After laying out the ethical case for taking our sexual preferences, whatever they may be, as fixed points, protected from moral inquisition, Willis tells us that a ‘truly radical’ feminism would ask precisely the question that gives rise to ‘authoritarian moralism’: what would women’s sexual choices look like if they were really free? One might feel that Willis has given with one hand and taken away with the other.

But perhaps she has given with both. Here, she tells us, is a task for feminism: to treat as axiomatic our free sexual choices, while also seeing why, as ‘anti-sex’ and lesbian feminists have always said, such choices, under patriarchy, are rarely free. What I am suggesting is that, in our rush to do the former, feminists risk forgetting to do the latter.

Why Consent Should Not Be the Sole Constraint on 'Ethically OK' Sex

When we see consent as the sole constraint on ethically OK sex, we are pushed towards a naturalisation of sexual preference in which the rape fantasy becomes a primordial rather than a political fact. But not only the rape fantasy.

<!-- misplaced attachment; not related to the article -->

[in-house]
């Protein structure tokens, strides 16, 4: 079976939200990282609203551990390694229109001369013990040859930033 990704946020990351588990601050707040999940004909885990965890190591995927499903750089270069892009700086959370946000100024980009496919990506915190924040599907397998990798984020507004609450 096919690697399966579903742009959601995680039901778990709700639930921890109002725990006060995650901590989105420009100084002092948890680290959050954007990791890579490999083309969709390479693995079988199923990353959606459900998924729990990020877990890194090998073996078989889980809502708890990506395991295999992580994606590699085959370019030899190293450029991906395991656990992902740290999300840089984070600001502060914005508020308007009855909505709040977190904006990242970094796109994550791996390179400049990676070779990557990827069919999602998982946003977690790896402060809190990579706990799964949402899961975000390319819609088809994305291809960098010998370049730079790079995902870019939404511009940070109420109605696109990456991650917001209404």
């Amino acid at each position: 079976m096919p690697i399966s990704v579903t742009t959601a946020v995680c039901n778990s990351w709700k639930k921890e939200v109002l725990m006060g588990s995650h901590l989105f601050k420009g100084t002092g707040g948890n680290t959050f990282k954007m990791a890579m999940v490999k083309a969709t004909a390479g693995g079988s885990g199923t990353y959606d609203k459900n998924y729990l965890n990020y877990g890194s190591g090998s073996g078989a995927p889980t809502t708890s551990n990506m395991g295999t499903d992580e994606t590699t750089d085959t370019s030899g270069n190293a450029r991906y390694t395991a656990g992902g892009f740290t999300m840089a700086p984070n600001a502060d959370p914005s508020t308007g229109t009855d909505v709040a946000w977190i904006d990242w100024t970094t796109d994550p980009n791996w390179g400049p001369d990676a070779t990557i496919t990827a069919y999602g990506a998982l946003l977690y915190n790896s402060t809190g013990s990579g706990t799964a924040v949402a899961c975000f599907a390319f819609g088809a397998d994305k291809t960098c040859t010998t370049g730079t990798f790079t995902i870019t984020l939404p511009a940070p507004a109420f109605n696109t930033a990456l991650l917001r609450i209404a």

Consider the supreme fuckability of ‘hot blonde sluts’ and East Asian women, the comparative unfuckability of black women and Asian men, the fetishisation and fear of black male sexuality, the sexual disgust expressed towards disabled, trans and fat bodies.

These facts about ‘fuckability’ – not whose bodies are seen as sexually available (in that sense black women, trans women and disabled women are all too fuckable), but whose bodies confer status on those who have sex with them – are political facts.

They are facts that a truly intersectional feminism should demand we take seriously. But the sex-positive gaze, unmoored from Willis’s call to ambivalence, threatens to neutralise these facts, treating them as pre-political givens.

In other words, the sex-positive gaze risks covering not only for misogyny, but for racism, ableism, transphobia and every other oppressive system that makes its way into the bedroom through the seemingly innocuous mechanism of ‘personal preference’.

(At The Quint, we are answerable only to our audience. Play an active role in shaping our journalism by becoming a member. Because the truth is worth it.)

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Topics:  Sex   Women   Feminism 

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Edited By :Saundarya Talwar